Ships from/sold by Buy.com
See All Buying Options
advertisement

The Dead (Paperback)

Author:  James Joyce
Earn Super Points: Write a Review
Sorry, this selection is currently unavailable.
The Dead Joyce, James 1 of 1
$10.00
(Save 31%)
$6.85 + $2.90 SHIPPING
EARN 7 RAKUTEN SUPER POINTS™ Super Points
What are Rakuten Super Points™?
Get rewarded when you shop! Earn 1 point per dollar spent. That's like getting cash back on every purchase. Easy to see matured points in checkout. Use points just like cash.
Learn More
FORMAT: Paperback
ALSO AVAILABLE: Other Formats Choose Format
CONDITION:  Brand New
IN STOCK: Usually Ships within 24 hours
2 New
from
$6.85
See all sellers
45 day return policy
Share
 
Description
More Buying Options
 

Learn more about The Dead:

Format: Paperback
ISBN-10: 097496090X
ISBN-13: 9780974960906
Sku: 39602812
Publish Date: 2/24/2009
Pages:  100
Age Range:  NA
See more in Literary
 
Too short to be a novel, too long to be a short story, the novella is generally unrecognized by academics and publishers. Nonetheless, it is a form beloved and practice by literature''s greatest writers. In The Art of the Novella series, Melville House celebrates this renegade art form and its practitioners with titles that are, in many instances, presented in book form for the first time.
Often cited as the best work of short fiction ever written, Joyce''s elegant story details a New Year''s Eve gathering in Dublin that is so evocative and beautiful that it prompts the protagonist''s wife to make a shocking revelation to her husband -- closing the story with an emotionally powerful epiphany that is unsurpassed in modern literature.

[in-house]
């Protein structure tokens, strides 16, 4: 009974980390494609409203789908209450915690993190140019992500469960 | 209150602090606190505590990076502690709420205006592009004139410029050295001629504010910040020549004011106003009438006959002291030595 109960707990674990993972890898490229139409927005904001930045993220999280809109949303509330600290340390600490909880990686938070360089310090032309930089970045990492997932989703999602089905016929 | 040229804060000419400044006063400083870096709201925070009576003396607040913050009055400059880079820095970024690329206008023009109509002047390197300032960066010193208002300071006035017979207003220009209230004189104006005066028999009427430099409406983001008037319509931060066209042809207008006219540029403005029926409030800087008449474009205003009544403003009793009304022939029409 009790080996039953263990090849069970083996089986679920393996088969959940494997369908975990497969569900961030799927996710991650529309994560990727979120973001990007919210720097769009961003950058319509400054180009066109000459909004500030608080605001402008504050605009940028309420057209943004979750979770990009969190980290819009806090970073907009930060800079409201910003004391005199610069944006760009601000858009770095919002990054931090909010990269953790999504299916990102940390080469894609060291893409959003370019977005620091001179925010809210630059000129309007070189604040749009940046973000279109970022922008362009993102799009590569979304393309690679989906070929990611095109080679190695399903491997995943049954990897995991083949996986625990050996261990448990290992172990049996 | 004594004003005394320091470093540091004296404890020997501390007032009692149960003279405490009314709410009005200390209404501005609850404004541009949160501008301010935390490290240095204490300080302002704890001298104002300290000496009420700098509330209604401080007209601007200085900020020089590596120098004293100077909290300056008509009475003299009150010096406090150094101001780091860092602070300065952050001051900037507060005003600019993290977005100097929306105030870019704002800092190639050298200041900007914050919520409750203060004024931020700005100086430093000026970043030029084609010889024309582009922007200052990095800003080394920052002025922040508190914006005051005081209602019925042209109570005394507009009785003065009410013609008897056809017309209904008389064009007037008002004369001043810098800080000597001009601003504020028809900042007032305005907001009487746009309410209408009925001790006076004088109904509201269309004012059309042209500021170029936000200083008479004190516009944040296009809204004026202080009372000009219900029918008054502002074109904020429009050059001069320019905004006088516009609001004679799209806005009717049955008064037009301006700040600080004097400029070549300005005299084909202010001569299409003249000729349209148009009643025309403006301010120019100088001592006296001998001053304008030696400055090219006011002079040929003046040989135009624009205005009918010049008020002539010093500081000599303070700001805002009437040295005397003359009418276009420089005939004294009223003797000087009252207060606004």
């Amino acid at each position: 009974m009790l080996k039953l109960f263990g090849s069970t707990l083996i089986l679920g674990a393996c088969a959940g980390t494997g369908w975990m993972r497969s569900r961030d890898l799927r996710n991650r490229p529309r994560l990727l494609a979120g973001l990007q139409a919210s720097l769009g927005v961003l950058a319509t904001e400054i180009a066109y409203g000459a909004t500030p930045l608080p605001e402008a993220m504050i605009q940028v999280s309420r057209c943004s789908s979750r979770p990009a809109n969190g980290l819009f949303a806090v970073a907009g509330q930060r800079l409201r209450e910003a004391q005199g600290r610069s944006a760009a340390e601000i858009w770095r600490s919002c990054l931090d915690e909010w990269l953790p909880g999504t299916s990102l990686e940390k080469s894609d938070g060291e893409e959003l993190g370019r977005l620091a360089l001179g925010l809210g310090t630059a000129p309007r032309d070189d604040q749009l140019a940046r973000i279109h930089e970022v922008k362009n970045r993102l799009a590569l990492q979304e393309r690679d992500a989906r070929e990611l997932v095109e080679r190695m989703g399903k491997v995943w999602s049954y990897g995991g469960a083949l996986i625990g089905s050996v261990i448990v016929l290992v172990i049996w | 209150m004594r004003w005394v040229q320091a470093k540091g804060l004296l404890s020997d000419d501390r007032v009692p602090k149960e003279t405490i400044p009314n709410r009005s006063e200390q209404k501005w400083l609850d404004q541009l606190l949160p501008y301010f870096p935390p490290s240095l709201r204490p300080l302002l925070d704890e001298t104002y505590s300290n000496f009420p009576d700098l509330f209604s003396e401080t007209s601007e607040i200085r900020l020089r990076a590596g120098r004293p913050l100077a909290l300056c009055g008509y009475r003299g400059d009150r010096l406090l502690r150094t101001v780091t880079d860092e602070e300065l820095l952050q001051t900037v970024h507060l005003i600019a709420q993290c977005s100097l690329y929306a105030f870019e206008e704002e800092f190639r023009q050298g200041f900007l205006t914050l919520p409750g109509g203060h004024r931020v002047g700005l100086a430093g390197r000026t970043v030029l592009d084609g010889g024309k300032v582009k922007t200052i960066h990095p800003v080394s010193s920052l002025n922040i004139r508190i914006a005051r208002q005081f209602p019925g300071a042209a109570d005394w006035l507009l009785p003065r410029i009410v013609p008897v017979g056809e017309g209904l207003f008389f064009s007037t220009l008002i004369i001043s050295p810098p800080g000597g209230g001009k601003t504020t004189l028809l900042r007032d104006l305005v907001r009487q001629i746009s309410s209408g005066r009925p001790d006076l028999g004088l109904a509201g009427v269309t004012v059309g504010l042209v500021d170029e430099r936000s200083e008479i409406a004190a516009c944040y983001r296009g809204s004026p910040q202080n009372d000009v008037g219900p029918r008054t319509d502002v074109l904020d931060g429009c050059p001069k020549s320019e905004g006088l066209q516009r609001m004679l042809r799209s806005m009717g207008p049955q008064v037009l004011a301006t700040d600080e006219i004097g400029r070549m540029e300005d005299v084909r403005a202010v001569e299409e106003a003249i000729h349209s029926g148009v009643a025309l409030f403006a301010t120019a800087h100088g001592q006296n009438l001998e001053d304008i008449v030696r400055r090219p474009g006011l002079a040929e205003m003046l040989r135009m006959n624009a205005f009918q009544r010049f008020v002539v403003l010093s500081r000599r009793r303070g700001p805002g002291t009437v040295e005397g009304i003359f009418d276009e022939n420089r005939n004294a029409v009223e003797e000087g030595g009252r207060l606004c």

From the Publisher:
Too short to be a novel, too long to be a short story, the novella is generally unrecognized by academics and publishers. Nonetheless, it is a form beloved and practice by literature's greatest writers. In The Art of the Novella series, Melville House celebrates this renegade art form and its practitioners with titles that are, in many instances, presented in book form for the first time.

Often cited as the best work of short fiction ever written, Joyce's elegant story details a New Year's Eve gathering in Dublin that is so evocative and beautiful that it prompts the protagonist's wife to make a shocking revelation to her husband -- closing the story with an emotionally powerful epiphany that is unsurpassed in modern literature.
Author Bio
James Joyce